Grant Stoddard, bestlifeonline.com, 2/15/2019
- 11 BDSM Games Everyone Should Try At Least Once
“If you’re curious about trying BDSM, it might be tempting to run out right now and spend a paycheck on leather gear. But it’s important for newbies to start with the basics. Take time to carefully explore each kink that makes up BDSM—bondage and discipline, dominance and submission, and sadism and masochism—and pencil in time to go over safety words and limits beforehand.”
Anna Breslaw, cosmopolitan.com, 10/9/2018
- BDSM Role Fluidity: A Mixed-Methods Approach to Investigating Switches Within Dominant/Submissive Binaries
“Data were gathered from 202 online surveys and 25 semistructured interviews about participants’ roles given their gender and sexual identities. These data reveal that men tend to self-identify as Dominant, Master, Top, or Sadist (DMTS) and always perform dominant roles, while women tend to self-identify as Submissive, Slave, Bottom, or Masochist (SSBM) and always perform submissive roles. Although this would seem to support the theory that BDSM reinforces gendered dominant/submissive binaries, further analyses indicate that women and queer/pansexual individuals disrupt this binary through their Switch identities and roles. Switching and queer identities, thus, offer the possibility for transforming dominant/submissive and other binaries.”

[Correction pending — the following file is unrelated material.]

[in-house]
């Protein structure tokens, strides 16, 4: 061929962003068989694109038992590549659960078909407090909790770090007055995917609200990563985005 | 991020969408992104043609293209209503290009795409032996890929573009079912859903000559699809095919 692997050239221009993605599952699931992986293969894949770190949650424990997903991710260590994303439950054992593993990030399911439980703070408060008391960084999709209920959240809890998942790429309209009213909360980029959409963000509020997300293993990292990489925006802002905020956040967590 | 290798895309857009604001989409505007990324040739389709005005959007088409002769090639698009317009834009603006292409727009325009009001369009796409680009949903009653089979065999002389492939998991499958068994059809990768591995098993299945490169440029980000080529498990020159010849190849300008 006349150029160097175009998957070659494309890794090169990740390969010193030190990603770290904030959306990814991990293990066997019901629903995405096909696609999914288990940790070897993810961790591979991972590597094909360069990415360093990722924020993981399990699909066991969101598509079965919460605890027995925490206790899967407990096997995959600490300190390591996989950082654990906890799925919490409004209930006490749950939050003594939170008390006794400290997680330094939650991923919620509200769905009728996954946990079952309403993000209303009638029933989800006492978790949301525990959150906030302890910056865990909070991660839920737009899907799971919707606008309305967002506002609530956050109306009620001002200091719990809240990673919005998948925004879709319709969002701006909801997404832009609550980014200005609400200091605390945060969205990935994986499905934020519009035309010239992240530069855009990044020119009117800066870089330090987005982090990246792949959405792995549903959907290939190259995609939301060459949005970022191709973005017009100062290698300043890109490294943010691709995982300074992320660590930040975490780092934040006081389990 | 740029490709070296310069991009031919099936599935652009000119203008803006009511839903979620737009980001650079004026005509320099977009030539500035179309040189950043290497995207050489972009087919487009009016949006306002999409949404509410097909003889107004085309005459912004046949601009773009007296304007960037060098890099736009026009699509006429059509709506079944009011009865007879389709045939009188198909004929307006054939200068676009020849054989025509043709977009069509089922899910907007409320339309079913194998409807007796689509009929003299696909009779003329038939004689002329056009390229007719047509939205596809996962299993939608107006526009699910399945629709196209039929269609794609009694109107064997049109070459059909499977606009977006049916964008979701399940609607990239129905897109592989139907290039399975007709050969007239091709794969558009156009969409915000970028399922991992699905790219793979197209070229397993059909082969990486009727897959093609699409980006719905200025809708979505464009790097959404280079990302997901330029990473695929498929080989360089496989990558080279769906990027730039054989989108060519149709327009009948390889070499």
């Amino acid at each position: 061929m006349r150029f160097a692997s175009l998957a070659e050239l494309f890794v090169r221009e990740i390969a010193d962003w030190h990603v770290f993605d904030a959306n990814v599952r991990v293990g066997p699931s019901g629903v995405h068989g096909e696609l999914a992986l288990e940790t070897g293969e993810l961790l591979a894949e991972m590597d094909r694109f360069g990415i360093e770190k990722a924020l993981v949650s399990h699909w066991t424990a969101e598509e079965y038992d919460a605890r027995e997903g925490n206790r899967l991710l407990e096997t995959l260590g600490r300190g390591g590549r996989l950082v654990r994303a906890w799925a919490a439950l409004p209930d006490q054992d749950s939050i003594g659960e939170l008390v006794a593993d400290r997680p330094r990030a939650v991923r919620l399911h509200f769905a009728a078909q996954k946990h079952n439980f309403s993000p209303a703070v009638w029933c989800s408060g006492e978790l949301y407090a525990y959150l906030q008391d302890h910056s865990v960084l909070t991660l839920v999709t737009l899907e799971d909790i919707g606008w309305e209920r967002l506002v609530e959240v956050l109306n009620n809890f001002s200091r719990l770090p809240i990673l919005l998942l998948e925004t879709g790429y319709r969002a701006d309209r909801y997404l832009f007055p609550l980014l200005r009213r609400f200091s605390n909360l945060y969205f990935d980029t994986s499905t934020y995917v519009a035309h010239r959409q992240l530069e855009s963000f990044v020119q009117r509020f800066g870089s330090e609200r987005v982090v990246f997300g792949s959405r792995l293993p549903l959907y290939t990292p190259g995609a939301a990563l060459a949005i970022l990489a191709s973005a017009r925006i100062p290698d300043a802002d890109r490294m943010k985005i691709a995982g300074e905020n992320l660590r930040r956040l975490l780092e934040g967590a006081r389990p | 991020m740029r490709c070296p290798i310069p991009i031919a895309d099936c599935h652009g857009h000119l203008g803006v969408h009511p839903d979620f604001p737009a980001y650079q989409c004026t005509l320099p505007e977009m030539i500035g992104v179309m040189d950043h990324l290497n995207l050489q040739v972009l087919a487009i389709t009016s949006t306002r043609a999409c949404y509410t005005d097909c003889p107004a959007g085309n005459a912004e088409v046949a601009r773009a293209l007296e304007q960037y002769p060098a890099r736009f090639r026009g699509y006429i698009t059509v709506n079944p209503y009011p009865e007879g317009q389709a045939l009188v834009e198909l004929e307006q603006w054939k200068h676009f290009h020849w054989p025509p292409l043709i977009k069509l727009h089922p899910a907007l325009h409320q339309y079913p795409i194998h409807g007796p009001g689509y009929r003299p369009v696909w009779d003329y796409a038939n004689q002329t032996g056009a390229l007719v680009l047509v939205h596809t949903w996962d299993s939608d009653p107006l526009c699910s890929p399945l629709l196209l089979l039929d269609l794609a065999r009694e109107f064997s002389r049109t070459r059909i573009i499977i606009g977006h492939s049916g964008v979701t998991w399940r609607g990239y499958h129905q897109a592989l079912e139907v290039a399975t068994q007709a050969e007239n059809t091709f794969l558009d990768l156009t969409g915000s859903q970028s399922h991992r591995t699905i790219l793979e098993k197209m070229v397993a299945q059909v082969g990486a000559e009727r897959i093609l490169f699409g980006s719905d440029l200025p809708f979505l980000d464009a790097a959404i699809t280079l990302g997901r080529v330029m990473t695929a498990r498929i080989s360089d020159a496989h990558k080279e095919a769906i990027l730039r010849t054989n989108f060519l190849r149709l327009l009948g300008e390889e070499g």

Katherine Martinez, PhD, tandfonline.com, 9/28/2017
- Dominant Submissive Relationships In The Bedroom: Why BDSM Couples Like Having Rough Sex
“Communication and consent are critical in BDSM, especially when it comes to pain play.”
Lizette Borreli, medicaldaily.com, 4/28/2017
- How BDSM Can Help Save Your Relationship
“Dr. Stephanie Hunter Jones, a certified sex therapist, works with couples to introduce BDSM into their bedrooms — and she told Motto that she’s seen the practice completely revive partnerships. ‘It definitely makes a difference for damaged relationships,’ Dr. Jones said.”
Samantha Cooney, time.com 2/10/2017
- Most Americans Open To Sexual Dominance And Submission
“Research conducted by YouGov in the US, UK and Germany shows that Americans (13%) and Brits (12%) are about as likely to have taken part in BDSM as each other and are more likely than Germans (8%) to have done so. In the United States younger people are far more likely to say that they have taken part in BDSM and to say that they would want to take part in it in the future. 23% of under-30s have taken part in it, while 35% would like to do it in the future. Only 20% of people aged 30-44 would like to do it, a figure that drops to 7% of people aged 45 to 64.”
Peter Moore, yougov.com, 2/13/2015